truth about the crisis tends to gravitate. The conference will seek to
understand this dynamic of the shifting dynamic of truth and its relation to
the tensions between closeness and distance, the local and the global, the
mainstream and the alternative versions of the crisis and how it unfolds, as
event and as representation.

The conference will bring together media professionals, activists and
scholars in order to create a dialogue between different kinds of approaches
and spaces. We hope to learn from different crises about the processes that
were similar. We will learn from Kosovo about Gujarat, and from Gujarat
about Rwanda. We will examine structural similarities in the restrictions on
civil liberties after 9/11 across the world; we will also assess how the
media makes sense of the continuing economic crisis in Argentina. We will
examine how popular culture and cinema 'memorialize' crisis situations, or,
create the conditions for selective amnesia. We will view riots in relation
to the degeneration of everyday life, and see unfolding unreported crises in
realities that have to do with water, housing, health and the environment.

Crisis Media will first of all recognize that there is a crisis in and of
the media, and this cannot be addressed simply by calling for less reportage
and more analysis. Instead we will argue for analysis in the reportage, and
a disruption of the apparatus of centralized and centralizing information
networks. We need to break down the same images that everyone sees,
worldwide, in many different ways. And we need to find news ways to tell
stories, and to distribute the untold story. The problem of critical media
analysis of global crises so far has been to deconstruct the ownership of
media and its ideological agenda, attempting to uncover a 'truth' of state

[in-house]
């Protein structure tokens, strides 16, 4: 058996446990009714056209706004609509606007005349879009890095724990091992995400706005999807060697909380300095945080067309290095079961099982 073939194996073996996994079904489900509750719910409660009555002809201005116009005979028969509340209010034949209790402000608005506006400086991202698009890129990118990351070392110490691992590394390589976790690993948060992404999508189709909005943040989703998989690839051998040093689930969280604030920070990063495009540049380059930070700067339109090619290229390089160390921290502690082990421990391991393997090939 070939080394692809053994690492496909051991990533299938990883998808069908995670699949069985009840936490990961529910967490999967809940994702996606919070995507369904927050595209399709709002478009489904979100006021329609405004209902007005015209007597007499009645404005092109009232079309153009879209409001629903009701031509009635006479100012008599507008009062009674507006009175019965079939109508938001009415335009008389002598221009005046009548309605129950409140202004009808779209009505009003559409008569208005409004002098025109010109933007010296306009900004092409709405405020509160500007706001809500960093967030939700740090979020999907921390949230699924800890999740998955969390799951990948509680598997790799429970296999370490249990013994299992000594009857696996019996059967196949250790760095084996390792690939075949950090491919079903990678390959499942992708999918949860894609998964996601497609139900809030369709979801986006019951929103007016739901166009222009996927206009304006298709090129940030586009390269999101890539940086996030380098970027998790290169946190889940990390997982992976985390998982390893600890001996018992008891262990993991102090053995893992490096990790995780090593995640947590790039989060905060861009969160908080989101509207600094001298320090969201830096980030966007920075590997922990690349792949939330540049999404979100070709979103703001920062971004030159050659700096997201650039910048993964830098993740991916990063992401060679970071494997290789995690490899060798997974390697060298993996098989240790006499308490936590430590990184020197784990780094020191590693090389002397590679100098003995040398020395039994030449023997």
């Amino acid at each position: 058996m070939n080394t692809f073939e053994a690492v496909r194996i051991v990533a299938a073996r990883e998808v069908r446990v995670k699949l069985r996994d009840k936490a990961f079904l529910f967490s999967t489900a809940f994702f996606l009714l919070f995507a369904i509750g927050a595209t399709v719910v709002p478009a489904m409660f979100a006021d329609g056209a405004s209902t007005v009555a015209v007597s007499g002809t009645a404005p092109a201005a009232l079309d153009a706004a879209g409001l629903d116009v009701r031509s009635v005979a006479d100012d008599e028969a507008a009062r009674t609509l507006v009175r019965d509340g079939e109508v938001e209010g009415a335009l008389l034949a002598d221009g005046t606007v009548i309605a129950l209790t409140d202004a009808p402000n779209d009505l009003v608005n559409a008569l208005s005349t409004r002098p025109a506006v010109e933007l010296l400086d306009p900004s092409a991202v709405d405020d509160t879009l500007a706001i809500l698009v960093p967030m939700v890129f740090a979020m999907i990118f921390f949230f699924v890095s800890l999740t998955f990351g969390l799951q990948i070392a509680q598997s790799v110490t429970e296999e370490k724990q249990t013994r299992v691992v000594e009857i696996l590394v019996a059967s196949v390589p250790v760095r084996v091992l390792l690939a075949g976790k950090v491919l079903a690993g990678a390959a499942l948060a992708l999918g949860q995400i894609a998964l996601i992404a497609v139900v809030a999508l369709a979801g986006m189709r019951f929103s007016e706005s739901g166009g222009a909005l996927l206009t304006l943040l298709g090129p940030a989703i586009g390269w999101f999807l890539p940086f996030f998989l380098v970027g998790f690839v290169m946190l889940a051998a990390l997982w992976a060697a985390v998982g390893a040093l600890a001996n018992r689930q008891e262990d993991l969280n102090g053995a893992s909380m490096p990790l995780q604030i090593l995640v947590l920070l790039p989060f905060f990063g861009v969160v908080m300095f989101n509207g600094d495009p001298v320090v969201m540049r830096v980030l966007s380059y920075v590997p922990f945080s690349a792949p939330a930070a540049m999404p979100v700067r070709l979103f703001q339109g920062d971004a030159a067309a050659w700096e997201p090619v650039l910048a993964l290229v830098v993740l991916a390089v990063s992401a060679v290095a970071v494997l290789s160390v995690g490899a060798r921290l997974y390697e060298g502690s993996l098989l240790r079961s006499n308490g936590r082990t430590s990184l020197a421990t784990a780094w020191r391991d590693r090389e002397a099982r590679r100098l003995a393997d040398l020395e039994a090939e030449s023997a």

and corporate control behind the news. The conference takes this for
granted, and seeks instead to ask how we may go beyond it, and how
alternative media too can stop looking and feeling like cheaply produced
versions of mainstream media production. Crisis/Media will be taking place
exactly one year after the events of Gujarat 2002, a crisis that was
extensively reported and could be either memorialized or passed over in
silence by the media as the years go by.

It has become customary in situations of extreme violence to try and make
sense of the terror in terms of atavistic and primordial passions, in terms
well rehearsed in the Huntingtonian theses of the 'Clash of Civilizations'.
In a peculiar sense, this 'normalizes' the crisis more than anything else,
so the eruption of the crisis is seen in terms of irreconcilable
differences, and the return to normality is seen in terms of generous
'cultural' accommodation and reconciliation. Both these explanatory moves,
of the eruption and of the return to normality, offer a way out of a
critical analysis of the situations that turn into crises. They also offer a
way of returning to the 'business as usual' attitude that eventually papers
over the crisis as preparations are made to unravel the 'next' crisis on the
world stage. The conference will search for paradigms other than the vaguely
cultural to understand situations of crisis, so that crises can be
encountered intellectually on concrete and material terms.

The workshop will have keynote speakers, presentation sessions, open
sessions, public interviews, screenings, and exhibitions. The event will
be audio streamed and video fragments will be available after the event
as streaming files on the website of the Society of Old and New Media.
The conference will take place at Sarai, Delhi in the first week of March
2003, after the presentation of the third Sarai reader on February 28,

A team at Sarai will document the proceedings of the conference and
interview the presenters to create a log/journal of the conference.
Transcripts will be made available on the Waag website. The aim is to
edit the material into a publication that can become a benchmark in
thinking about media practice

------ End of Forwarded Message
Amanda McDonald Crowley
Freelance cultural worker, facilitator, researcher, curator

Dec 2002 - Mar 2003: artsworker in residence, Sarai New Media Initiative,
Delhi, India. (supported by Asialink)